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Pat thinks whoever the mole is, s/he is wearing a green shirt.

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De re belief: belief about individual(s).
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Pat thinks Chris is wearing a green shirt. Chris happens to be the mole.

De re vs. de dicto
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Pat thinks that the mole is wearing a green shirt.

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De dicto: The mole is part of Pat’s thought. De re: The mole is not part of Pat’s thought, but of my assertion.
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Tracy claimed Pat thinks that the mole is wearing a green shirt.

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The mole: my assertion
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Chris is wearing a green shirt Thinks Pat According to Tracy Lynn is wearing a green shirt Thinks Pat According to Tracy, who claims the mole is Lynn. But it’s Chris.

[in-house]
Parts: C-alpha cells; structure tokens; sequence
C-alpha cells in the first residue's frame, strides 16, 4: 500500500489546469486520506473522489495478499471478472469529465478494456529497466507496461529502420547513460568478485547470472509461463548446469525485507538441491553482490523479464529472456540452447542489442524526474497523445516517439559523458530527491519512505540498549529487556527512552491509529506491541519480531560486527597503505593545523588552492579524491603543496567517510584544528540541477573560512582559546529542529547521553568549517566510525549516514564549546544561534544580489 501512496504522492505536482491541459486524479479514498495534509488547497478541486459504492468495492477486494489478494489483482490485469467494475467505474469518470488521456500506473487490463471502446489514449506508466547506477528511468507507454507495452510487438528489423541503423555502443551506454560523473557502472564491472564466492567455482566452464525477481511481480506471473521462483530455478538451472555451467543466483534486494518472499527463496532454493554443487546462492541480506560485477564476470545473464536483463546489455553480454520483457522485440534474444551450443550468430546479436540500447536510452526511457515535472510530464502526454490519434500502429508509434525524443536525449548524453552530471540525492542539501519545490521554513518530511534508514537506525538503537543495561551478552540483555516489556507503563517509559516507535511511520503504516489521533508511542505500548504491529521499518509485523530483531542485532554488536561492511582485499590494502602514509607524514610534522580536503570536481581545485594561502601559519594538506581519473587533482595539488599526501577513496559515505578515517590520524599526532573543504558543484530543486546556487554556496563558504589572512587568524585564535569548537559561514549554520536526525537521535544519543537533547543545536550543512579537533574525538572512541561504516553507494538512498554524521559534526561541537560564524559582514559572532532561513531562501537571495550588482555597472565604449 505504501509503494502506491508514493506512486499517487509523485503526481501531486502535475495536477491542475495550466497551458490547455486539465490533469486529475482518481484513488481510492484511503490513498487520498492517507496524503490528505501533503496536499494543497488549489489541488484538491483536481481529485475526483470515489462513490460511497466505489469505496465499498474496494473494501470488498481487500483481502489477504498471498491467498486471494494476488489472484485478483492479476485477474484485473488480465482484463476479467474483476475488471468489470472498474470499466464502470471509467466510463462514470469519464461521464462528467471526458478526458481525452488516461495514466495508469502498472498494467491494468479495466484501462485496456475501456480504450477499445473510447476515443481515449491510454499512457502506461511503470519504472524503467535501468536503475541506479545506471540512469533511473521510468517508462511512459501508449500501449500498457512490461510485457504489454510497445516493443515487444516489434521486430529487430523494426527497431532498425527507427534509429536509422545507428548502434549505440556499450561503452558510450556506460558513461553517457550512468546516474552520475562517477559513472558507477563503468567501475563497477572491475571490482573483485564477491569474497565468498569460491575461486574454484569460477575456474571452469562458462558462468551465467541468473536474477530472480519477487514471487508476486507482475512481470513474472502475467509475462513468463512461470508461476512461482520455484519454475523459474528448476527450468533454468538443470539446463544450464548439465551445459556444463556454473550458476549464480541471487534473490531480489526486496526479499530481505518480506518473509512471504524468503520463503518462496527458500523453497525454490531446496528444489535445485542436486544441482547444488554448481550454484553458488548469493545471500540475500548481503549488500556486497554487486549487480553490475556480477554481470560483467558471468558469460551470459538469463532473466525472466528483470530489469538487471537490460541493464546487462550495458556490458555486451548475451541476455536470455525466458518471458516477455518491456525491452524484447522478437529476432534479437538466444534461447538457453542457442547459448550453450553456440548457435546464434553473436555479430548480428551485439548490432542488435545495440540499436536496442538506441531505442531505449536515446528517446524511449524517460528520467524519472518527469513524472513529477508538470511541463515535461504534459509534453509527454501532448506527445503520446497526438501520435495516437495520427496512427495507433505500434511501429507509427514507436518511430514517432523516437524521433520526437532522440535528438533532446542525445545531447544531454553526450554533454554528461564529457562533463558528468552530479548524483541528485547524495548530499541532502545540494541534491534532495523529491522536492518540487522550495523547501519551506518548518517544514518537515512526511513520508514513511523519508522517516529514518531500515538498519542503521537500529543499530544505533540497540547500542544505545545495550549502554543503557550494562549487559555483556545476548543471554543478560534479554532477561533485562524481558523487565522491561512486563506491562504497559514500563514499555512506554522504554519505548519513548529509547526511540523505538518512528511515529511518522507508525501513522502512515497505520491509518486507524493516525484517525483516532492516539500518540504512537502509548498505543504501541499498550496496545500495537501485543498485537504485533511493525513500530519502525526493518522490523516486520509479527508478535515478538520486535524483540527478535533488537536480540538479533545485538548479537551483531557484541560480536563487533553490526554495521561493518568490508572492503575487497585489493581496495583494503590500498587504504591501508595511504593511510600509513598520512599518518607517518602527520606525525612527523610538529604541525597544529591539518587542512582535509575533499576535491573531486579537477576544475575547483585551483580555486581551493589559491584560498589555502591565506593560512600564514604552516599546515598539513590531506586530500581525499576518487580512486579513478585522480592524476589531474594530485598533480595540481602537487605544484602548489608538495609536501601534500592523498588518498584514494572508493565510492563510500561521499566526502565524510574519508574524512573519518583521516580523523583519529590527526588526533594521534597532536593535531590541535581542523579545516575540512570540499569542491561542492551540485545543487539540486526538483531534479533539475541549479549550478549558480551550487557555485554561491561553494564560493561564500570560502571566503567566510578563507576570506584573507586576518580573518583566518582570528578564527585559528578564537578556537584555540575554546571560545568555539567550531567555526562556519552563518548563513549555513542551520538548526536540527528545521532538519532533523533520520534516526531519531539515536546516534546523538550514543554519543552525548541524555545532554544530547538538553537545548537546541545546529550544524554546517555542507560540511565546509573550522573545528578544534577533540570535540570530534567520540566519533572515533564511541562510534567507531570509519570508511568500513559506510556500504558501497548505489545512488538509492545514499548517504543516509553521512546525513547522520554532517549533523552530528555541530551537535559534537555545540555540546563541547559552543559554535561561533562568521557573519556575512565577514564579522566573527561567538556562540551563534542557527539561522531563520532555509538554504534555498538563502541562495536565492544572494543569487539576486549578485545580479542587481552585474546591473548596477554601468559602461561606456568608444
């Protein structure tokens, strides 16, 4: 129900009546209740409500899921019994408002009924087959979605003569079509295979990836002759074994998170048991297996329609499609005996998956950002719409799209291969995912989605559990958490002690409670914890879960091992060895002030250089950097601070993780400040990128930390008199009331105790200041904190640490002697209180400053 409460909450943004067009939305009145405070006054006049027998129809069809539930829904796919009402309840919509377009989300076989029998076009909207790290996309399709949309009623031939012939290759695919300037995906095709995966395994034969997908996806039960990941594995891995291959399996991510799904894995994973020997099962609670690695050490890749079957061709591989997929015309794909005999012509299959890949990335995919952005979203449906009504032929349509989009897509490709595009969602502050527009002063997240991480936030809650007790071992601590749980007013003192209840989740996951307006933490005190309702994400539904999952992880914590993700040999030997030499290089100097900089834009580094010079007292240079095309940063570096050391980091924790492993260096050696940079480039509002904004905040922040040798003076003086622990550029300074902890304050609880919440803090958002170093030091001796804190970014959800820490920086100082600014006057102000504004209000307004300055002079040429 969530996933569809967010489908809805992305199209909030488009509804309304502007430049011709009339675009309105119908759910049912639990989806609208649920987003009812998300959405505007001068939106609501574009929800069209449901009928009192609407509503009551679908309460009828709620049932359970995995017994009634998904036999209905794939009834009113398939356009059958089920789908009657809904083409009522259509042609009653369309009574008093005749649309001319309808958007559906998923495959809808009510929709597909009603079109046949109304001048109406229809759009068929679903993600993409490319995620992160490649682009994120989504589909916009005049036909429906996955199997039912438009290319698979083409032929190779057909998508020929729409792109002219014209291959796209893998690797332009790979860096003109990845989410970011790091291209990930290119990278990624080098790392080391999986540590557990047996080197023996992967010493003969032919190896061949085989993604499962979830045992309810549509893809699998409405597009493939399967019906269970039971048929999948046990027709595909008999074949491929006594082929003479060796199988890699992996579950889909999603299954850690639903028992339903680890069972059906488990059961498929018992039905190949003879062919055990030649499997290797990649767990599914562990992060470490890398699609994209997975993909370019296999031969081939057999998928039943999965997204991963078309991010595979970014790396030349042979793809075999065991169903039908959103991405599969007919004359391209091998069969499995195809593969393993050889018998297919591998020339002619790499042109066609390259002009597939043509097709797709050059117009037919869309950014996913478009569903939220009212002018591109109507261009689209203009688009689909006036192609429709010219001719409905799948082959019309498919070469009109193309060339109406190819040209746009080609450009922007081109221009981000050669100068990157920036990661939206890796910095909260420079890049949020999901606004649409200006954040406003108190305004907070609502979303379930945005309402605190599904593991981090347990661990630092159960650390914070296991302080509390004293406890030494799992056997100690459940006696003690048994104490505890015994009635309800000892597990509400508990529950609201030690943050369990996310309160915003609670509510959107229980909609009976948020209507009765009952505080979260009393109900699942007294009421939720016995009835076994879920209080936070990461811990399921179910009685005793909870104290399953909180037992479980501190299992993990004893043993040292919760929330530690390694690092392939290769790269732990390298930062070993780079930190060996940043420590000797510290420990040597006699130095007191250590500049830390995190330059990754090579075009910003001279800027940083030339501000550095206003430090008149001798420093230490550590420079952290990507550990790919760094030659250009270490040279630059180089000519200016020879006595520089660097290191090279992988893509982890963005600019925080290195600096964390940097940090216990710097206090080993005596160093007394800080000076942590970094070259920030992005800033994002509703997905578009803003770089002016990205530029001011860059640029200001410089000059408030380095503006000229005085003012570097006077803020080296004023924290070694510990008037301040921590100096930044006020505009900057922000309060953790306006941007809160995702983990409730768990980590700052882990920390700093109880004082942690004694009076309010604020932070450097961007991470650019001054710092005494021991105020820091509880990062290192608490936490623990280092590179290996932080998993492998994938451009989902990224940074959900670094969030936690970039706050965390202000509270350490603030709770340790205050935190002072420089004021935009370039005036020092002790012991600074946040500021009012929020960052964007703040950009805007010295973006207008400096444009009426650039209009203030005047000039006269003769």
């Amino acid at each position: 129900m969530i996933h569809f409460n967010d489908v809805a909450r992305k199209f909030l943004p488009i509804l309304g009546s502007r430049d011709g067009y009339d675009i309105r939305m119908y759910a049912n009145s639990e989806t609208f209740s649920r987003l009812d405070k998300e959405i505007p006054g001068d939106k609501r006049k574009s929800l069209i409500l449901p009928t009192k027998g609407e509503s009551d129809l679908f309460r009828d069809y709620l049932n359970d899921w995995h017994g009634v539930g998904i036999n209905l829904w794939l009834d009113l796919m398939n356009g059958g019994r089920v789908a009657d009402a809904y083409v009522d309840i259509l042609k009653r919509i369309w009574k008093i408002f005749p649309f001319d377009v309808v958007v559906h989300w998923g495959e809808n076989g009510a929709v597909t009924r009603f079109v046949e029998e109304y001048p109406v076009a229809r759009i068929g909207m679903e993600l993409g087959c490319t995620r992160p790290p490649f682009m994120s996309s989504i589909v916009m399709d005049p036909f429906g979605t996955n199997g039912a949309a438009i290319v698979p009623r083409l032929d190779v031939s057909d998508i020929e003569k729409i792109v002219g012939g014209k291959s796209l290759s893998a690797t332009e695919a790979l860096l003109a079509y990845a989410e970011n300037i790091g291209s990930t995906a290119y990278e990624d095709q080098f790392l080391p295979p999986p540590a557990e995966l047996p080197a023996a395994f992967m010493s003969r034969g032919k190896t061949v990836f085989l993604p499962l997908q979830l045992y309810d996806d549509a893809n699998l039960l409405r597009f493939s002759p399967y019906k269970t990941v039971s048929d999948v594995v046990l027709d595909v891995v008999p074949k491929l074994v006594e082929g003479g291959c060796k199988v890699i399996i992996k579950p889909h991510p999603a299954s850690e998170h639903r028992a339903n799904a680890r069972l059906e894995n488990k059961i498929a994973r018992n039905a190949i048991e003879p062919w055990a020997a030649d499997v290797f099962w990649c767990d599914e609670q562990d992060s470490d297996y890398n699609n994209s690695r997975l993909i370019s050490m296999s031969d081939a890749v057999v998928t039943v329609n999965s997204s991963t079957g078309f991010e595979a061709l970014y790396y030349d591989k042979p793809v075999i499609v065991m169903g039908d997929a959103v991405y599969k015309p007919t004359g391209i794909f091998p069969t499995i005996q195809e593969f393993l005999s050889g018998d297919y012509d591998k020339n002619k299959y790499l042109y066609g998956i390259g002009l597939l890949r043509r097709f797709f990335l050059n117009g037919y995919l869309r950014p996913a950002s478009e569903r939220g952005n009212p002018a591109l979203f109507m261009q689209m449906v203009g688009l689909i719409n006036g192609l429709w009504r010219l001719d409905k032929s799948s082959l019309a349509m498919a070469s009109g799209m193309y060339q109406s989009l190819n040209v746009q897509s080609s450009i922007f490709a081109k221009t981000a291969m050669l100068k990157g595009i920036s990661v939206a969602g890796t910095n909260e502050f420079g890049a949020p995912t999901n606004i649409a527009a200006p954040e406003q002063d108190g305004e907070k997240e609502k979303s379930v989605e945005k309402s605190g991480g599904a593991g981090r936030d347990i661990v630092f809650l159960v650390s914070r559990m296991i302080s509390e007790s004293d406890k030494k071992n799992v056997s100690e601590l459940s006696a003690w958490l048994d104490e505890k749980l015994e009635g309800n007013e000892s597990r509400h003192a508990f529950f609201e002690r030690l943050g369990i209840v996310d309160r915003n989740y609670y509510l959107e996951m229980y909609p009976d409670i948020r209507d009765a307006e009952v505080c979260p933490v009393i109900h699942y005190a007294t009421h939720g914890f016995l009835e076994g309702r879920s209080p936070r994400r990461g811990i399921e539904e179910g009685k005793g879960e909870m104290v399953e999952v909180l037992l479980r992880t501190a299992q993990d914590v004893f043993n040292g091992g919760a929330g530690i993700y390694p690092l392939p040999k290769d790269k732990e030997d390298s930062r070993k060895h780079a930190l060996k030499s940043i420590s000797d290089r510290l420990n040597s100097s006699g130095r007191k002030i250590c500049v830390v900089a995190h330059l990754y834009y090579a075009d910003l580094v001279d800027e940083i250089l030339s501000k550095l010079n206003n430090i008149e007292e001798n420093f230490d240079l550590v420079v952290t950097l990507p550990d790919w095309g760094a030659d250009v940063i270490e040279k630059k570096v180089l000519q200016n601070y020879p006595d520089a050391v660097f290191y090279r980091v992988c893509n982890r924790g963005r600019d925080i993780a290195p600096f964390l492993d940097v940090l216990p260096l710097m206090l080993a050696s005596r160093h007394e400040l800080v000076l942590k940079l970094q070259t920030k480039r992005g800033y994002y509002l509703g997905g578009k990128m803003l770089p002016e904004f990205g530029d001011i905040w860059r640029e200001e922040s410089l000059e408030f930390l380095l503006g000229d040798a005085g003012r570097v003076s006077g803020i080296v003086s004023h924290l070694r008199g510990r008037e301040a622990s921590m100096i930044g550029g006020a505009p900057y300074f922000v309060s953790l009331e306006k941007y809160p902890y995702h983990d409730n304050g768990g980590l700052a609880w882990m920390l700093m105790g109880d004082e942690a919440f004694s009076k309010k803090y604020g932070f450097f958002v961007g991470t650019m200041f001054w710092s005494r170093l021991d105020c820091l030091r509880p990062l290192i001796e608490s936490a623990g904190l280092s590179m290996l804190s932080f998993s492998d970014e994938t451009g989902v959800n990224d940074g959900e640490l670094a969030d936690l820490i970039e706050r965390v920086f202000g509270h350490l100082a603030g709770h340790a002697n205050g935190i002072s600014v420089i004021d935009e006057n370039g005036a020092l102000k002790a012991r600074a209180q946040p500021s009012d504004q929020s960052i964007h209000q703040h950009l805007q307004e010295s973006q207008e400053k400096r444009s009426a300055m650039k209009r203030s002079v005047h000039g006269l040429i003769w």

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The mole: Tracy’s statement
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De re vs. de dicto
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This seems to arise from the relativization to another possible reality, belief worlds, thought worlds, dream worlds. Substitution is possible where the referents are the same in the reality under evaluation.
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Pat thinks Chris is wearing a green shirt. Pat thinks the mole is wearing a green shirt.
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Same if in Pat’s belief worlds Chris and the mole have the same referent. (de dicto) Same if in reality, Chris and the mole have the same referent. (de re)